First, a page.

Enhancements in Version 3.1

Command-line execution

Run BISM Normalizer from the command line passing the BSMN file as an argument. This allows integration with automated builds.

BismNormalizer.exe BsmnFile [/Log:LogFile] [/Script:ScriptFile]
   [/Skip:{MissingInSource | MissingInTarget | DifferentDefinitions}]




Full path to the .bsmn file.


All messages are output to LogFile. If the log file already exists, the contents will be replaced.


Does not perform actual update to target database; instead, a deployment script is generated and stored to ScriptFile.

/Skip:{MissingInSource | MissingInTarget | DifferentDefinitions}

Skip all objects that are missing in source, missing in target, or with different definitions. This is in addition to the skip actions already defined in the BSMN file.

It is possible to pass a comma-separated list of multiple skip options. For example, “/Skip:MissingInSource,DifferentDefinitions” will skip all objects that are missing in source and those with different definitions.

Automated merging of branches

The /Skip argument can be used for automated merging of branches. For example, by setting /Skip:MissingInSource, it is possible to create/update new/modified objects in a primary branch, without deleting existing ones.


The following example updates the target database, logging progress and error messages for later review.

BismNormalizer.exe TabularCompare1.bsmn /Log:log.txt


The following example does not update the target database. Instead, a script is generated and progress is logged.

BismNormalizer.exe TabularCompare1.bsmn /Log:log.txt /Script:script.xmla


The following example updates the target database and progress is logged. None of the objects missing in source are deleted.

BismNormalizer.exe TabularCompare1.bsmn /Log:log.txt /Skip:MissingInSource


Passwords and processing

BISM Normalizer in command-line mode does not automatically set passwords for impersonated accounts. They need to be set separately, either manually or securely as part of a build. Processing also needs to be set up separately if required.

Executable location

BISM Normalizer currently only supports standard VSIX deployment from the Visual Studio Gallery. BismNormalizer.exe is located in the extension directory, which looks like “C:\Users\XXX\AppData\Local\Microsoft\VisualStudio\14.0\Extensions\XXX\”, and is shown in the log file produced by the VSIX installer (link available on the installation complete dialog). The executables can be copied to another location using XCOPY deployment.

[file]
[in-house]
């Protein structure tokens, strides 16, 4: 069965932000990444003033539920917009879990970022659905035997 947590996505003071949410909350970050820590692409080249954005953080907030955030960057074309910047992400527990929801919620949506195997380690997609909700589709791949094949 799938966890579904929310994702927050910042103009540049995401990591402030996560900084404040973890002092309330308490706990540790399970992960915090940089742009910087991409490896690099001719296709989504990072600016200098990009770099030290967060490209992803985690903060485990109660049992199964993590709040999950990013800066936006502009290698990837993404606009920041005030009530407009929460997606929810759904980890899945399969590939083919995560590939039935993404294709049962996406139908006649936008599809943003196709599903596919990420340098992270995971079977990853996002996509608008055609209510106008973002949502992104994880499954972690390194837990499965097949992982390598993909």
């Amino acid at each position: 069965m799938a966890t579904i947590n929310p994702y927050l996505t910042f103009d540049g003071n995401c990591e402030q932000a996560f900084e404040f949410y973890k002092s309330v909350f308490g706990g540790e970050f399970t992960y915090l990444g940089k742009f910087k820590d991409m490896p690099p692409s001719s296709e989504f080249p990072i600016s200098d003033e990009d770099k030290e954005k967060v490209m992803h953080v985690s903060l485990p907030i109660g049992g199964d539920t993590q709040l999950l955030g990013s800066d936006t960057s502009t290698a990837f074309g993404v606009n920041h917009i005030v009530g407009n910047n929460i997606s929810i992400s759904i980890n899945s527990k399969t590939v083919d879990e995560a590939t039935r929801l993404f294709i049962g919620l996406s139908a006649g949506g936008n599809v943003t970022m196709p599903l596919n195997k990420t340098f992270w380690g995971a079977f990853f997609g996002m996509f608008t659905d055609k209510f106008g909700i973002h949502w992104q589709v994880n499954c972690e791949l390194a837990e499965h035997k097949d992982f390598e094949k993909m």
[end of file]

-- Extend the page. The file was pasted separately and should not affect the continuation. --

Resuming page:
To enable this feature, ensure the include cultures check box is checked.


Comparing cultures works similarly to comparing perspectives. Both have a merge option. This allows existing translations in the target culture to be retained. See this post for more info on merging perspectives and translations.

The JSON order of translations in the source/target text boxes is honored from the BIM file/database definition. In some cases they may have different order, but still considered equal since the JSON order doesn’t affect translation functionality.

Merge Perspectives/Translations in BISM Normalizer

When merging models, it may be useful to create selections from a source perspective without losing existing selections that were already there in the target.

The same applies to translations for a culture.

Merge perspectives

Consider the following comparison taken with the merge perspectives option checked.

Perspective comparison

Note that the differences in the target object definition are highlighted in grey instead of the normal red. This is to indicate that they will not be removed.

After applying the update (assuming FactRate is still in the target database) and re-running the comparison, the following definitions are displayed.

After update

For the purpose of the comparison, the definitions are considered the same because an update would have no effect.

However, if the merge perspectives option is unchecked and the comparison is re-run, the definitions are considered different as shown below.

Different definitions

A subsequent update will remove selections for the FactRate table.

This works basically the same way for cultures. When the merge translations checkbox is checked, existing translations will not be removed. Different translations for an object property that is both in the source and target cultures will be overwritten.